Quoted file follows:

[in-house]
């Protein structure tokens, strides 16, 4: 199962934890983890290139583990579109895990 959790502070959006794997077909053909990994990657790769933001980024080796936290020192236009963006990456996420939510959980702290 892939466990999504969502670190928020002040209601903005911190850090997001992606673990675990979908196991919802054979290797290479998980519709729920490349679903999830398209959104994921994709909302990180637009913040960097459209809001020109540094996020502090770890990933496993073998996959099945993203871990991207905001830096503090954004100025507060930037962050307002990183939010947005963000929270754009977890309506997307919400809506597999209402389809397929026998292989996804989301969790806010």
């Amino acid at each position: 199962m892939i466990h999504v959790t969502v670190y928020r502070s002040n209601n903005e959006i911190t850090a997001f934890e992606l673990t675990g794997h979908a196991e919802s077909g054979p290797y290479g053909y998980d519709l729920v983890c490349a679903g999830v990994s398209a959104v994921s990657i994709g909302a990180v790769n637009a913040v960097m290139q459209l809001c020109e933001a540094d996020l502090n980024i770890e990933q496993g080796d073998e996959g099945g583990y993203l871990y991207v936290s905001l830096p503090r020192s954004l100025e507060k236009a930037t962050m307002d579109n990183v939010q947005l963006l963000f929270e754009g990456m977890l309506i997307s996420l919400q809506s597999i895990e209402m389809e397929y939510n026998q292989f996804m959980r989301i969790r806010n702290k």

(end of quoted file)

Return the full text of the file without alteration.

[in-house]
């Protein structure tokens, strides 16, 4: 199962934890983890290139583990579109895990 959790502070959006794997077909053909990994990657790769933001980024080796936290020192236009963006990456996420939510959980702290 892939466990999504969502670190928020002040209601903005911190850090997001992606673990675990979908196991919802054979290797290479998980519709729920490349679903999830398209959104994921994709909302990180637009913040960097459209809001020109540094996020502090770890990933496993073998996959099945993203871990991207905001830096503090954004100025507060930037962050307002990183939010947005963000929270754009977890309506997307919400809506597999209402389809397929026998292989996804989301969790806010």
């Amino acid at each position: 199962m892939i466990h999504v959790t969502v670190y928020r502070s002040n209601n903005e959006i911190t850090a997001f934890e992606l673990t675990g794997h979908a196991e919802s077909g054979p290797y290479g053909y998980d519709l729920v983890c490349a679903g999830v990994s398209a959104v994921s990657i994709g909302a990180v790769n637009a913040v960097m290139q459209l809001c020109e933001a540094d996020l502090n980024i770890e990933q496993g080796d073998e996959g099945g583990y993203l871990y991207v936290s905001l830096p503090r020192s954004l100025e507060k236009a930037t962050m307002d579109n990183v939010q947005l963006l963000f929270e754009g990456m977890l309506i997307s996420l919400q809506s597999i895990e209402m389809e397929y939510n026998q292989f996804m959980r989301i969790r806010n702290k």